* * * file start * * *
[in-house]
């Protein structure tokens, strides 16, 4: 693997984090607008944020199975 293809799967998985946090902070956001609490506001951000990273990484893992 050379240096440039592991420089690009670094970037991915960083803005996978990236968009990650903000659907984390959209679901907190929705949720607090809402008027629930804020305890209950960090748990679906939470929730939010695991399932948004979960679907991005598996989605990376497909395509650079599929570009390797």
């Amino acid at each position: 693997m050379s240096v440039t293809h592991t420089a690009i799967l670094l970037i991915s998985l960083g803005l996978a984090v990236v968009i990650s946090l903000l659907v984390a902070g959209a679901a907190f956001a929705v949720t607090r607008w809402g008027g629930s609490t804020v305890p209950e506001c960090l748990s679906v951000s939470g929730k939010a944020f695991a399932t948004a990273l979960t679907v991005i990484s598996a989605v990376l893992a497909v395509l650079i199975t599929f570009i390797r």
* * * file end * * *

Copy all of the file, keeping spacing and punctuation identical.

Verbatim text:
[in-house]
């Protein structure tokens, strides 16, 4: 693997984090607008944020199975 293809799967998985946090902070956001609490506001951000990273990484893992 050379240096440039592991420089690009670094970037991915960083803005996978990236968009990650903000659907984390959209679901907190929705949720607090809402008027629930804020305890209950960090748990679906939470929730939010695991399932948004979960679907991005598996989605990376497909395509650079599929570009390797």
């Amino acid at each position: 693997m050379s240096v440039t293809h592991t420089a690009i799967l670094l970037i991915s998985l960083g803005l996978a984090v990236v968009i990650s946090l903000l659907v984390a902070g959209a679901a907190f956001a929705v949720t607090r607008w809402g008027g629930s609490t804020v305890p209950e506001c960090l748990s679906v951000s939470g929730k939010a944020f695991a399932t948004a990273l979960t679907v991005i990484s598996a989605v990376l893992a497909v395509l650079i199975t599929f570009i390797r």